Friday, April 20 – Churches Not Rushing To Spend Big Bucks From Sale

BERLIN – One year after an historic, pristine piece of
waterfront property along Assawoman Bay and the St. Martin’s River in northern
Worcester County was auctioned for $8.7 million, the local churches that sold
the 400-acre-plus tract are reaping the benefits of the sale.

Potential bidders from all over the world showed up last
April to bid on the historic Townsend farm, a 412-acre tract along the
waterfront in northern Worcester County. The auction created a buzz in the
weeks leading up to the auction, which was held in a tent on the site with
views of the Ocean City skyline.

The property’s former owner, the late John G. Townsend, a
former governor of Delaware at the turn of the last century and a two-term U.S.
Senator, deeded the property to three area churches in the 1960s with the
understanding the farmers working on the land would be allowed to continue to
do so until they died.

The last of the farmers working the historic tract died in
January 2006, converting full ownership of the land to St. Paul’s by the Sea in
Ocean City, the Zion Church in Bishopville and the Salem Church in Selbyville,
Del. The three churches then collectively decided to sell off the property for
their mutual benefit, setting up the historic auction.

Hundreds of would-be buyers and curiosity seekers gathered
at the site on auction day in anticipation of the sale as private helicopters
circled overhead, at least one of which delivered a prospective buyer. The
entire property was divided into three parcels, the largest being a 246-acre
tract along the water, as well as another 91-acre tract and a smaller six-acre
piece that connected the two larger pieces.

The Marshall Auction-Marketing Company, which conducted
the sale on behalf of the three churches, started the bidding for the largest
parcel at $10 million, but there were no takers at that price and the bidding
then started at $3 million. The bidding, driven by buyers from all over the
country, quickly escalated to $4.8 million, and when the other two parcels were
sold, the total price for the entire 400-acre-plus tract had risen to $8.7
million. The intent from the beginning was to sell the three parcels together
as part of a whole.

When the dust finally settled after the whirlwind auction,
Lillian Rios, originally of New York, who has vast land holdings in northern
Virginia, emerged as the successful bidder for the historic property.

As the auction drew to its dramatic end, auctioneer Doug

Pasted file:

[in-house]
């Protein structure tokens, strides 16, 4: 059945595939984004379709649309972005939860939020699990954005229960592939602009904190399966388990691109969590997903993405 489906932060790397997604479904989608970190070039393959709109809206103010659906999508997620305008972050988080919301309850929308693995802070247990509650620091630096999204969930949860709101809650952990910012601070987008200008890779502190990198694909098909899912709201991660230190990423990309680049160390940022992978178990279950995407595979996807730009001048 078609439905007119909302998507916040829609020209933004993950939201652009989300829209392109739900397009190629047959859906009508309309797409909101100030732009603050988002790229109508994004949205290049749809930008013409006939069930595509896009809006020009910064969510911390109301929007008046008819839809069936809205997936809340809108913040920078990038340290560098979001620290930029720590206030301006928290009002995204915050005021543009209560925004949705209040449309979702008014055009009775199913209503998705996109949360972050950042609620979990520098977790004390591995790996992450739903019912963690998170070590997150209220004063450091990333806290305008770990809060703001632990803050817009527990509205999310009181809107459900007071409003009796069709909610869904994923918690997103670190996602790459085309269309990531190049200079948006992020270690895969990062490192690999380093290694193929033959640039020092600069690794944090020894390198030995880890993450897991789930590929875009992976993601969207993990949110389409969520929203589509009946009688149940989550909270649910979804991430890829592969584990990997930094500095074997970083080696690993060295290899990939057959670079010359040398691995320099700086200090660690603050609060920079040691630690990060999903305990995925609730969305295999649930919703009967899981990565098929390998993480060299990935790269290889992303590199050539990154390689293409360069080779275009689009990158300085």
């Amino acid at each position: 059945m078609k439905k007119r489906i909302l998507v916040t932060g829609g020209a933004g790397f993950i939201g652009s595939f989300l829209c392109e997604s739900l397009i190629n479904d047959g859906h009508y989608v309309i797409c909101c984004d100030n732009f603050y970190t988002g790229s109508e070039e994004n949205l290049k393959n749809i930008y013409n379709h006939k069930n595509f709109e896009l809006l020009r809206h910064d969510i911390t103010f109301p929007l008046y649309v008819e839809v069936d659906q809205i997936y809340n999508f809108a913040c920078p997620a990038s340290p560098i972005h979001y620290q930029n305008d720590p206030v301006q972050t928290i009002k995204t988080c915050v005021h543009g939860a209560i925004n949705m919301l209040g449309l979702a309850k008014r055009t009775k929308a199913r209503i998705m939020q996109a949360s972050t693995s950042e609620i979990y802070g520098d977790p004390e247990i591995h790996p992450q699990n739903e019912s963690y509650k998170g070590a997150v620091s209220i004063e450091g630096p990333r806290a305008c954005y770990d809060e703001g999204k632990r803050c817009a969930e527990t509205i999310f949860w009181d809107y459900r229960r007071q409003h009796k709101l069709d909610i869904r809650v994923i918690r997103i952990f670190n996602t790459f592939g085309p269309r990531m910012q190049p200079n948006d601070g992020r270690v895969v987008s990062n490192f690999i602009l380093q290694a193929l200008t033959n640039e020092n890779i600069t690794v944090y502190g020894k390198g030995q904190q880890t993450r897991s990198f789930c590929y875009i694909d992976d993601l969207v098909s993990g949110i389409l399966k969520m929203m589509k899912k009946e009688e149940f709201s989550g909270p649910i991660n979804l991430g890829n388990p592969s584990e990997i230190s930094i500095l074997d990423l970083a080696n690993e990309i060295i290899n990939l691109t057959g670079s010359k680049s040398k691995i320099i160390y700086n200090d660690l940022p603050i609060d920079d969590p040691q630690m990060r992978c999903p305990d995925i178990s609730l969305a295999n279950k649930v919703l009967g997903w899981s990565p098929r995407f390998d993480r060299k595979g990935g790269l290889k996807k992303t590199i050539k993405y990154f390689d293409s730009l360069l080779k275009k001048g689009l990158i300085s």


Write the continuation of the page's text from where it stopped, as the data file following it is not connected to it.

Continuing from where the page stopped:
Marshall said, “Churches, I have the feeling you won’t be doing many pancake
breakfasts any more,” and while his sentiments may prove to be true, the three
churches that split the nearly $9 million windfall have not strayed far from
their pre-sale missions. While the proceeds from the sale have provided the
churches with some fiscal breathing room, the money has not triggered a big
spending spree in any case.

“It’s certainly had a big impact,” said Father David
Dingwall of St. Paul’s by the Sea in Ocean City. “We’ve got it invested because
we wanted to deliberately take some time and not rush in to anything.”

A representative from the Salem Church in Selbyville, who
preferred to remain anonymous, echoed Dingwall’s sentiments.

“We decided to resist being impulsive,” she said. “Most of
it has been invested and the interest has been distributed to some of our
mission-giving. Some of it is going to something different each month.”

Dingwall said St. Paul’s is in the process of creating a
strategic plan and some of the money will likely be used to help implement that
plan.

“We’re in the midst of developing a strategic plan and
whatever comes out of that, whatever the plan calls for, we will likely apply
some of this money toward its completions. One of the things we’re working on is
setting up a St. Paul’s by the Sea Foundation and an endowment fund,” Dingwall
said.

While much of its share of the $8.7 million windfall has
not been earmarked for any specific purpose yet, St. Paul’s has been able to
use some of the proceeds of the land sale for capital improvements.

“We needed to replace the roof on the church and that work
is getting ready to get underway,” he said. “The church has some physical needs
and some of the money can be used to meet them.”

However, Dingwall said the proceeds from the sale will not
be used for the day-to-day operating costs for the church, but rather will
likely be devoted to more spiritual goals. “Our goal is not to use the proceeds
to keep the church operating,” he said. “We’re hoping to devote it to things we
wouldn’t typically be able to do.”

Meanwhile, it remains to be seen what Rios has planned for
the historic site. No plans have been submitted for any of the three parcels,
according to county staffers, and any potential development would have many hurdles
to overcome. Much of the tract is made up of unbuildable areas including marsh
and wetlands. The largest parcel is currently zoned A-1 for agriculture
although there is some R-1 residential zoning on the property. None of the
historic tract was targeted as a potential growth area in the county’s recently
adopted comprehensive plan and there is no public water or sewer in the
immediate area.

 

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